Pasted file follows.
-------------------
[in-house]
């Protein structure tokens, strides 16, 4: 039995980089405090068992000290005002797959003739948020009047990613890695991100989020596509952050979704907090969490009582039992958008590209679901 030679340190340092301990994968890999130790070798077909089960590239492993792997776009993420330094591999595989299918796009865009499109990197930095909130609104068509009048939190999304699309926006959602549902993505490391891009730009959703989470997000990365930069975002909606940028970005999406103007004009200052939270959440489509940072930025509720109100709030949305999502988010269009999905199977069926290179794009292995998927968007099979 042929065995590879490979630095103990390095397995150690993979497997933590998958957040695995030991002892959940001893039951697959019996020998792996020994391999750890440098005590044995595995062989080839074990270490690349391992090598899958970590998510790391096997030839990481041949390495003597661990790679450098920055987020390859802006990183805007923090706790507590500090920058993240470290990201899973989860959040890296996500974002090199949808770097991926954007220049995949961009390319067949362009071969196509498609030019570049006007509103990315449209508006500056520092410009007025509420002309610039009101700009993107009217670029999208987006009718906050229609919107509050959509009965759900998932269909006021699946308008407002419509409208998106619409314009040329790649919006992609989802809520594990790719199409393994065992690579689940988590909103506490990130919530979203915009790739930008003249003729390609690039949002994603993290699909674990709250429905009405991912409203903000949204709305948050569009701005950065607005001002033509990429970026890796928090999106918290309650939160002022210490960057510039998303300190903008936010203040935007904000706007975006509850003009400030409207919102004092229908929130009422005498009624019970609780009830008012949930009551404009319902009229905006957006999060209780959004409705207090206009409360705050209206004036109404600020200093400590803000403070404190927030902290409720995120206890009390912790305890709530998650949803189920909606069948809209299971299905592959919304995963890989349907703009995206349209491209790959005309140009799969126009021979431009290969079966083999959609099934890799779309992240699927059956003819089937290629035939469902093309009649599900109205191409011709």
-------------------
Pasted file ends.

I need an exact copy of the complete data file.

[in-house]
């Protein structure tokens, strides 16, 4: 039995980089405090068992000290005002797959003739948020009047990613890695991100989020596509952050979704907090969490009582039992958008590209679901 030679340190340092301990994968890999130790070798077909089960590239492993792997776009993420330094591999595989299918796009865009499109990197930095909130609104068509009048939190999304699309926006959602549902993505490391891009730009959703989470997000990365930069975002909606940028970005999406103007004009200052939270959440489509940072930025509720109100709030949305999502988010269009999905199977069926290179794009292995998927968007099979 042929065995590879490979630095103990390095397995150690993979497997933590998958957040695995030991002892959940001893039951697959019996020998792996020994391999750890440098005590044995595995062989080839074990270490690349391992090598899958970590998510790391096997030839990481041949390495003597661990790679450098920055987020390859802006990183805007923090706790507590500090920058993240470290990201899973989860959040890296996500974002090199949808770097991926954007220049995949961009390319067949362009071969196509498609030019570049006007509103990315449209508006500056520092410009007025509420002309610039009101700009993107009217670029999208987006009718906050229609919107509050959509009965759900998932269909006021699946308008407002419509409208998106619409314009040329790649919006992609989802809520594990790719199409393994065992690579689940988590909103506490990130919530979203915009790739930008003249003729390609690039949002994603993290699909674990709250429905009405991912409203903000949204709305948050569009701005950065607005001002033509990429970026890796928090999106918290309650939160002022210490960057510039998303300190903008936010203040935007904000706007975006509850003009400030409207919102004092229908929130009422005498009624019970609780009830008012949930009551404009319902009229905006957006999060209780959004409705207090206009409360705050209206004036109404600020200093400590803000403070404190927030902290409720995120206890009390912790305890709530998650949803189920909606069948809209299971299905592959919304995963890989349907703009995206349209491209790959005309140009799969126009021979431009290969079966083999959609099934890799779309992240699927059956003819089937290629035939469902093309009649599900109205191409011709």